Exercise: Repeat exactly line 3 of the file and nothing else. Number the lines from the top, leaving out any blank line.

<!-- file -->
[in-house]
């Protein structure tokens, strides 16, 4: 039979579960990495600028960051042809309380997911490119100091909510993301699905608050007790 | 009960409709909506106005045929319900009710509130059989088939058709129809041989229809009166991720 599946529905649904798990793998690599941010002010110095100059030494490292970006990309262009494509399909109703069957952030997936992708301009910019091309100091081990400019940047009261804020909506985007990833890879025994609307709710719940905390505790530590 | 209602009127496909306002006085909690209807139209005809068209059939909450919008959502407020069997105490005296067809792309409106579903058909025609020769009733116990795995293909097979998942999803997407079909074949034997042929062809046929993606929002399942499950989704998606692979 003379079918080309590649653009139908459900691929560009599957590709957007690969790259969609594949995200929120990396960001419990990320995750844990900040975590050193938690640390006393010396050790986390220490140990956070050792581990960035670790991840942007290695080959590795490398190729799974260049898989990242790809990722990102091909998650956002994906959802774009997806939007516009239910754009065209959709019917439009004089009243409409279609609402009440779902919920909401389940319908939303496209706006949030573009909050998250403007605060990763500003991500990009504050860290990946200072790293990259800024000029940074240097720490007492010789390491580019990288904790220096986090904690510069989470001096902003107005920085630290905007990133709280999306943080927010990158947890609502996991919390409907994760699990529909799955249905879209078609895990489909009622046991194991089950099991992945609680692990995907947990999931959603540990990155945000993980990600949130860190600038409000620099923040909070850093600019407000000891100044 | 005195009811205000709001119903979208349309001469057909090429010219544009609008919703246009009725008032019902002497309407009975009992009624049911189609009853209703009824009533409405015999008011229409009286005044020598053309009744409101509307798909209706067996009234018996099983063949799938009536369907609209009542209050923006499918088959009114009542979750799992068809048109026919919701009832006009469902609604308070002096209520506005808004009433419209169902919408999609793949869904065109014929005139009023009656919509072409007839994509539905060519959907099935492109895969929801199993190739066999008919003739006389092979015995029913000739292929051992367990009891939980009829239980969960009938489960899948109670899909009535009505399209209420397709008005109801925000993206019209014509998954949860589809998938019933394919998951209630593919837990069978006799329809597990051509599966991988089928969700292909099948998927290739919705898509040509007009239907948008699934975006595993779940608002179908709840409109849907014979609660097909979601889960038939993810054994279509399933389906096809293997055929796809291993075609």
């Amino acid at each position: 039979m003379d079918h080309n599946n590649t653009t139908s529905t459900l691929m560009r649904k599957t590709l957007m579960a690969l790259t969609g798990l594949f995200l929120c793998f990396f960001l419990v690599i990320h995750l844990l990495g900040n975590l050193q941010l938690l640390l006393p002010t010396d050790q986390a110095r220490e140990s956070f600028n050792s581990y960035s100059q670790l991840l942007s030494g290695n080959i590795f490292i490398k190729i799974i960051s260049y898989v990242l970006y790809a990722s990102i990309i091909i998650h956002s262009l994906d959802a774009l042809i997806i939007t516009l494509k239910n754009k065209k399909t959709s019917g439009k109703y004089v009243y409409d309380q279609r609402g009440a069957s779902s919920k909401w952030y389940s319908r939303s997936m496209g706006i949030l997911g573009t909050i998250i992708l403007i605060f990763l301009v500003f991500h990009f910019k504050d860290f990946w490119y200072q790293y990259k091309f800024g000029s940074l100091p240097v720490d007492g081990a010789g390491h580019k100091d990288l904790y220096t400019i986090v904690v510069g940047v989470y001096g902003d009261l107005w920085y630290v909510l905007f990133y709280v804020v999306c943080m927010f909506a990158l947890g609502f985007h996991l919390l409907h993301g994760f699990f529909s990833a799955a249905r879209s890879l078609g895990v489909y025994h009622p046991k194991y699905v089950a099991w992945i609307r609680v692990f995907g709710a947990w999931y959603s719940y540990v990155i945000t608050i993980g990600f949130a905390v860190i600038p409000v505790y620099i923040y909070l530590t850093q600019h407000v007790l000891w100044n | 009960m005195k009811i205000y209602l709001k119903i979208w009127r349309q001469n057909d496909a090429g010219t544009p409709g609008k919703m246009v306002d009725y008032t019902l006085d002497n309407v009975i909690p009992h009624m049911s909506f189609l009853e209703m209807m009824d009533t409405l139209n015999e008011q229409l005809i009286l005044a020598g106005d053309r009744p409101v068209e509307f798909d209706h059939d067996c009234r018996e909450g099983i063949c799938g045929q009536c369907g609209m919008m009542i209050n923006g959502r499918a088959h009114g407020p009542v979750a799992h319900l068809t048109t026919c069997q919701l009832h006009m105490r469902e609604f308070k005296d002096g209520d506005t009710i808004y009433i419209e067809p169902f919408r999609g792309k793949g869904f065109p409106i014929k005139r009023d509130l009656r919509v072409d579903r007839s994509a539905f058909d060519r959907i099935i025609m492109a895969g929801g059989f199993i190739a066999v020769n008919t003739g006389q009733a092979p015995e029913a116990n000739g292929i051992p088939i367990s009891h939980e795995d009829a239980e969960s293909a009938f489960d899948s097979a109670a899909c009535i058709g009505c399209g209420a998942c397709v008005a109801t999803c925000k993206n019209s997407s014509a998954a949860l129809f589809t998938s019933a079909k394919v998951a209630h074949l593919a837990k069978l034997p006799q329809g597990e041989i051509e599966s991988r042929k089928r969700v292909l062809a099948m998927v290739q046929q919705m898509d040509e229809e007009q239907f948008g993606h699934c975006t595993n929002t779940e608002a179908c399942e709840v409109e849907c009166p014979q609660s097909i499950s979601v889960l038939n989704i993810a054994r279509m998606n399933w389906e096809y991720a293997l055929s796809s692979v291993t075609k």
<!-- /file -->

């Amino acid at each position: 039979m003379d079918h080309n599946n590649t653009t139908s529905t459900l691929m560009r649904k599957t590709l957007m579960a690969l790259t969609g798990l594949f995200l929120c793998f990396f960001l419990v690599i990320h995750l844990l990495g900040n975590l050193q941010l938690l640390l006393p002010t010396d050790q986390a110095r220490e140990s956070f600028n050792s581990y960035s100059q670790l991840l942007s030494g290695n080959i590795f490292i490398k190729i799974i960051s260049y898989v990242l970006y790809a990722s990102i990309i091909i998650h956002s262009l994906d959802a774009l042809i997806i939007t516009l494509k239910n754009k065209k399909t959709s019917g439009k109703y004089v009243y409409d309380q279609r609402g009440a069957s779902s919920k909401w952030y389940s319908r939303s997936m496209g706006i949030l997911g573009t909050i998250i992708l403007i605060f990763l301009v500003f991500h990009f910019k504050d860290f990946w490119y200072q790293y990259k091309f800024g000029s940074l100091p240097v720490d007492g081990a010789g390491h580019k100091d990288l904790y220096t400019i986090v904690v510069g940047v989470y001096g902003d009261l107005w920085y630290v909510l905007f990133y709280v804020v999306c943080m927010f909506a990158l947890g609502f985007h996991l919390l409907h993301g994760f699990f529909s990833a799955a249905r879209s890879l078609g895990v489909y025994h009622p046991k194991y699905v089950a099991w992945i609307r609680v692990f995907g709710a947990w999931y959603s719940y540990v990155i945000t608050i993980g990600f949130a905390v860190i600038p409000v505790y620099i923040y909070l530590t850093q600019h407000v007790l000891w100044n | 009960m005195k009811i205000y209602l709001k119903i979208w009127r349309q001469n057909d496909a090429g010219t544009p409709g609008k919703m246009v306002d009725y008032t019902l006085d002497n309407v009975i909690p009992h009624m049911s909506f189609l009853e209703m209807m009824d009533t409405l139209n015999e008011q229409l005809i009286l005044a020598g106005d053309r009744p409101v068209e509307f798909d209706h059939d067996c009234r018996e909450g099983i063949c799938g045929q009536c369907g609209m919008m009542i209050n923006g959502r499918a088959h009114g407020p009542v979750a799992h319900l068809t048109t026919c069997q919701l009832h006009m105490r469902e609604f308070k005296d002096g209520d506005t009710i808004y009433i419209e067809p169902f919408r999609g792309k793949g869904f065109p409106i014929k005139r009023d509130l009656r919509v072409d579903r007839s994509a539905f058909d060519r959907i099935i025609m492109a895969g929801g059989f199993i190739a066999v020769n008919t003739g006389q009733a092979p015995e029913a116990n000739g292929i051992p088939i367990s009891h939980e795995d009829a239980e969960s293909a009938f489960d899948s097979a109670a899909c009535i058709g009505c399209g209420a998942c397709v008005a109801t999803c925000k993206n019209s997407s014509a998954a949860l129809f589809t998938s019933a079909k394919v998951a209630h074949l593919a837990k069978l034997p006799q329809g597990e041989i051509e599966s991988r042929k089928r969700v292909l062809a099948m998927v290739q046929q919705m898509d040509e229809e007009q239907f948008g993606h699934c975006t595993n929002t779940e608002a179908c399942e709840v409109e849907c009166p014979q609660s097909i499950s979601v889960l038939n989704i993810a054994r279509m998606n399933w389906e096809y991720a293997l055929s796809s692979v291993t075609k």